And at first glance, the current cratering of the economy appears incredibly daunting.


1. Obama’s team is going to support Measure R, Prop 1A etc…regarding transit, thru the large stimulus package. In theory, this should allow for more aggressive timelines.

2. Aren’t we able to get ANY buy in from the private sector on
investment/partnerships to fast track these projects?

These timetables are not only a regional embarassment, they are a national disgrace.

While we proceed at a tortoise’s pace, the rest of the world is
 creating the first rate infrastructure that will position them as more efficient and globally competitive.

We sent humans 240,000 miles to the moon, taking them from orbit to the moon in less than a decade.

–25 years to push 15 miles from Downtown LA to the Sea? Or should I say, 25 years to push only TEN miles to Westwood/405?—

Wow, have we devolved or what?

I hope that in some way I can participate in helping improve this lame and unacceptable state of affairs.

We are better than that as a region and as a nation.

Jonathan Trachtman

Los Angeles

"These are timelines based on funding soley from Measure R. Once you add in Federal and state matches, it moves much faster. "

Nope. They've included both the estimated state and federal money. They won't be going for federal aid on some of the projects (like Expo Phase 2) in large part because doing so would greatly add to the timeline.

The US built a transcontinental railroad in less than six years in the late 1800's.
That is a track that ran across the entire United States.
It doesn't take a totalitarian state to build such projects. It takes the will of the people, the labor of hundreds and the vision of great leaders. What part of the equation are we missing here? Build this thing! We are already becoming the laughing stock of the world with our inability to do anything right or within a timely basis.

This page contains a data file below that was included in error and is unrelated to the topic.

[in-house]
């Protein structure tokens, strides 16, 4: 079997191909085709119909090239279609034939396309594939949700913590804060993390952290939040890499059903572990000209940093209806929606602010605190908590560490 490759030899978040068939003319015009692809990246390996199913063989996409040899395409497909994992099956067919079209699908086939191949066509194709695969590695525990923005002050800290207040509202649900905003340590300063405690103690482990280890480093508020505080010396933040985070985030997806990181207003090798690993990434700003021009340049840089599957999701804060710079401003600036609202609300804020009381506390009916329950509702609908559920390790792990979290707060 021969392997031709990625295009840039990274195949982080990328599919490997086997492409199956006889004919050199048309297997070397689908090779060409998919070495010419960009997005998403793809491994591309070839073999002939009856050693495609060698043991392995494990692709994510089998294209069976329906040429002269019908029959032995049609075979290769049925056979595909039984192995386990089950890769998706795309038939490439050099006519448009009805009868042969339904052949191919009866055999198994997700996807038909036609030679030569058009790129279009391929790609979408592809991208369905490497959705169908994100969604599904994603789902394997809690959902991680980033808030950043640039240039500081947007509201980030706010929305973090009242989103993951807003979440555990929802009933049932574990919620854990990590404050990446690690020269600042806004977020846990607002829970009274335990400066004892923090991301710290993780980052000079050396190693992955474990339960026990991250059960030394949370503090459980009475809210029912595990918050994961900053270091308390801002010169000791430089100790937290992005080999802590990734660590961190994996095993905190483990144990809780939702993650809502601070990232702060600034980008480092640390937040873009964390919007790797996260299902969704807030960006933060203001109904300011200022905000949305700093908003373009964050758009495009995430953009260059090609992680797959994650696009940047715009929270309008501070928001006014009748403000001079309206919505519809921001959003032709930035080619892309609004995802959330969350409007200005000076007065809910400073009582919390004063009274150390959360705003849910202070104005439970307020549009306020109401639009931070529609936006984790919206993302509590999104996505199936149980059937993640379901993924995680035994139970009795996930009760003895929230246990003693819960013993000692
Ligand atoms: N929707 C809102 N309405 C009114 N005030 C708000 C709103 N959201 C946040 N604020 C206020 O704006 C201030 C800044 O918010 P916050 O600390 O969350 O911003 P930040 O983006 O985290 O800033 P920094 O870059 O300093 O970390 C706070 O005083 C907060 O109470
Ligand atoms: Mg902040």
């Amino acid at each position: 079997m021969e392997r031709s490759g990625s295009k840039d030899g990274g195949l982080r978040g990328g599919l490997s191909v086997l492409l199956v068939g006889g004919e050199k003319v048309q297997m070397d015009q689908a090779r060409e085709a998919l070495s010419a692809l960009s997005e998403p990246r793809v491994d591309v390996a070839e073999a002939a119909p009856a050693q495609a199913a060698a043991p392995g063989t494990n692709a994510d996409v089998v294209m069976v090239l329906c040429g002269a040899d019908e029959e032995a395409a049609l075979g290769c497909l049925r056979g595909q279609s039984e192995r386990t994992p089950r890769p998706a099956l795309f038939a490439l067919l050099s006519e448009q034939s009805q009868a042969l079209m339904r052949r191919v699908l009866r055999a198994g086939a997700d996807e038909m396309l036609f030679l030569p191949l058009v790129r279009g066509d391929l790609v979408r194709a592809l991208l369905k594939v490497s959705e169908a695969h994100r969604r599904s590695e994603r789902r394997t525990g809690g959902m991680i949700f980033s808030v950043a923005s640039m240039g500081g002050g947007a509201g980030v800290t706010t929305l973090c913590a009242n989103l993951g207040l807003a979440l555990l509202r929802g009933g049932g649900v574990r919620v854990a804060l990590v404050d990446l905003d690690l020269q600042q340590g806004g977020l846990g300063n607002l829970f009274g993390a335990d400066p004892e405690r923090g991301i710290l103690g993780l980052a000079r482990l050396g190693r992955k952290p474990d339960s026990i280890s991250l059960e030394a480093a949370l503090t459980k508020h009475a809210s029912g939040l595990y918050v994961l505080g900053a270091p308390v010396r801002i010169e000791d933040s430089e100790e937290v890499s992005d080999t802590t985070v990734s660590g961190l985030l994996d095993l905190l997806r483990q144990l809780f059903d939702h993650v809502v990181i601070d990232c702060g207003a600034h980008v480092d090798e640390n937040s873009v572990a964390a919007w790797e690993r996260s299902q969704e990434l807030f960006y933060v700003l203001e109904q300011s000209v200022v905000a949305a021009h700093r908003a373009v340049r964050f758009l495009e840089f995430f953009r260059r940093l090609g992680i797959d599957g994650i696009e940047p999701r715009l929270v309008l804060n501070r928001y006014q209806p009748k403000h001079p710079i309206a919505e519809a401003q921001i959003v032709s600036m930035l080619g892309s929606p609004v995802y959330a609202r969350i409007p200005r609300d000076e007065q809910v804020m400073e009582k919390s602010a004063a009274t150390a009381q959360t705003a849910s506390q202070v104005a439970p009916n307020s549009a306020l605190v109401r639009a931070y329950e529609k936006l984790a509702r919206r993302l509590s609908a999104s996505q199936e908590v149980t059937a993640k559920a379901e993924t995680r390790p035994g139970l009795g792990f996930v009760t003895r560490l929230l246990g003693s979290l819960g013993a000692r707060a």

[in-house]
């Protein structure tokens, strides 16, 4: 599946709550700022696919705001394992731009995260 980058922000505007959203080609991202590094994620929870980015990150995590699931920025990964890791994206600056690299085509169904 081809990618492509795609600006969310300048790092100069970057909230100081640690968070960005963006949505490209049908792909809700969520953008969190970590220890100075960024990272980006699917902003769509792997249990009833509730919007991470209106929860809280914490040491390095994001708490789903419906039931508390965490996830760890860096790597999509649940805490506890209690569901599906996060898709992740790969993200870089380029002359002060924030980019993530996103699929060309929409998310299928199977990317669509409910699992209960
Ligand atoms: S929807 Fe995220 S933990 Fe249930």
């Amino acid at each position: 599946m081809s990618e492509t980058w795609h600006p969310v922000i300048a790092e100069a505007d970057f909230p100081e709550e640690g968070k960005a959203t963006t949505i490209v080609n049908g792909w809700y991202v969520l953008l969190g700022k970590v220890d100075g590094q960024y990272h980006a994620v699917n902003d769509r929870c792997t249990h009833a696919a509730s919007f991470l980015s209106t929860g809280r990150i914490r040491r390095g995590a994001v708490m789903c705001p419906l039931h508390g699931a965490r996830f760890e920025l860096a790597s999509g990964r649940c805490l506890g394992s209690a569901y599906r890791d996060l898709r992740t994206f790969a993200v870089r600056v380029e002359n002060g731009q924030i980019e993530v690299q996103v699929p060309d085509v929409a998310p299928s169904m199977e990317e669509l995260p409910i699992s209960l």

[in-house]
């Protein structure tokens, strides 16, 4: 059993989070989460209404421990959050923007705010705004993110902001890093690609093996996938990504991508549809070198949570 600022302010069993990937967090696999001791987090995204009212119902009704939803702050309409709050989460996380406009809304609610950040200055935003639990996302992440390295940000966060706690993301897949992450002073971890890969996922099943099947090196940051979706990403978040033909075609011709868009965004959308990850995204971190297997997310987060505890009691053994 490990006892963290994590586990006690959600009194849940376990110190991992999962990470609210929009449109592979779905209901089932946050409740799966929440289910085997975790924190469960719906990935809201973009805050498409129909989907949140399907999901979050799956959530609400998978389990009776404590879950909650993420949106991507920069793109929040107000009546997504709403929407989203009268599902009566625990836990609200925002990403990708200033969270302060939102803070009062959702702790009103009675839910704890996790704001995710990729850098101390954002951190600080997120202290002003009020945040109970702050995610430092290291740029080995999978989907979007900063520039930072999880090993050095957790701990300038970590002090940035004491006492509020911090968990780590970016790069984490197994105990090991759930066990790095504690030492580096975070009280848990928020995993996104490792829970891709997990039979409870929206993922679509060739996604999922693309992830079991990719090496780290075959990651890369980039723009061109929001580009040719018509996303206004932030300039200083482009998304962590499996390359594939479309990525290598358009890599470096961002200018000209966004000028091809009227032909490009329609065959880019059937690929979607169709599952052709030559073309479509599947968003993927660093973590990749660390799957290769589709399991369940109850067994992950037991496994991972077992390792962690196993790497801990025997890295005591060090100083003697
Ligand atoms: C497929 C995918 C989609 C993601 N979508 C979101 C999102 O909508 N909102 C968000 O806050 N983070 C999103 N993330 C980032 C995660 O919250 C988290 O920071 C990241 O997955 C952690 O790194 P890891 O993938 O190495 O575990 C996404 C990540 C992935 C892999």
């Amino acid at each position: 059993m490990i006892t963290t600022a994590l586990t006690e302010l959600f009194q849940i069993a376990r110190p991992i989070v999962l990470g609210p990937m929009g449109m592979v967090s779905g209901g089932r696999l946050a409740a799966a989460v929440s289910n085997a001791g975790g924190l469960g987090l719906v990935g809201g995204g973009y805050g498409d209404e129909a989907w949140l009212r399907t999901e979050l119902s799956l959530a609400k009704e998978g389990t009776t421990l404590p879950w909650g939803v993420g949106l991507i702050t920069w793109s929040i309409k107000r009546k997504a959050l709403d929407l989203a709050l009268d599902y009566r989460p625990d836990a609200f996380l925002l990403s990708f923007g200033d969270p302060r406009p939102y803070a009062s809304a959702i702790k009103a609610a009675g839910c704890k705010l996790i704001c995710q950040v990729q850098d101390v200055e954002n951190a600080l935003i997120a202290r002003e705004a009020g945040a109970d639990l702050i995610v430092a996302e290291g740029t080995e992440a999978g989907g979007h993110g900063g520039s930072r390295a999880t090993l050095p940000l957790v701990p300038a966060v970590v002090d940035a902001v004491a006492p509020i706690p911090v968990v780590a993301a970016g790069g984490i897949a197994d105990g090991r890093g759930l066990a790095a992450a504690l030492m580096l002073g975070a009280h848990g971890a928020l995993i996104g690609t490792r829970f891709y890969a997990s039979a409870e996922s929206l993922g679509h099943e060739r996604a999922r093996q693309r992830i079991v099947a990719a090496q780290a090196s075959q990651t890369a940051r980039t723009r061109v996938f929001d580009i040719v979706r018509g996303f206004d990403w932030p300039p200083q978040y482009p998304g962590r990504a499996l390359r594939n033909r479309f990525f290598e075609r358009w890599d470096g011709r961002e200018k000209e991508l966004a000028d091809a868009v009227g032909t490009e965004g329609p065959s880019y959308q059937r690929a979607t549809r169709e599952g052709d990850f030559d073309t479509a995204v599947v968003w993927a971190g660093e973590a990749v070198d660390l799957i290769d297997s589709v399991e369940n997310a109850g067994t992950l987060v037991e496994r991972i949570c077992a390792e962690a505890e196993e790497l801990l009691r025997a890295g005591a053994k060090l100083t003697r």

@Shawn: Why do you think they've included estimates of as-yet-un-applied-for federal funding when generating these time lines? All signs point to that not being the case. When Roger Snoble mentioned that "we could potentially get the purple line to Westwood in 20 years now that Measure R has passed" back in mid-november, Mayor Villaraigosa jumped in and said he hoped we could shorten that time substantially by getting federal funding.

You seem pretty sure that they already included estimates of receiving federal funding, even though none has yet been made available by the federal government. Why?



It doesn't take a totalitarian state to build such projects. It takes the will of the people, the labor of hundreds and the vision of great leaders.


SKD does have a good point.

Look how fast the 10 Freeway was reconstructed after the Northridge quake. The will was there.

If we summon up the will to pressure our elected Federal and local officials to make creation of these projects quicker, it can happen.

China China China. Let me ask you folks, how much do you suppose the labor costs in China? I agree, these projects should be cut in half and executed quicker but that requires immediate funding. Is it worth it? Yes. Would I be willing to make that .5 cent sales tax increase a full cent if it meant this happening quicker? Absolutely.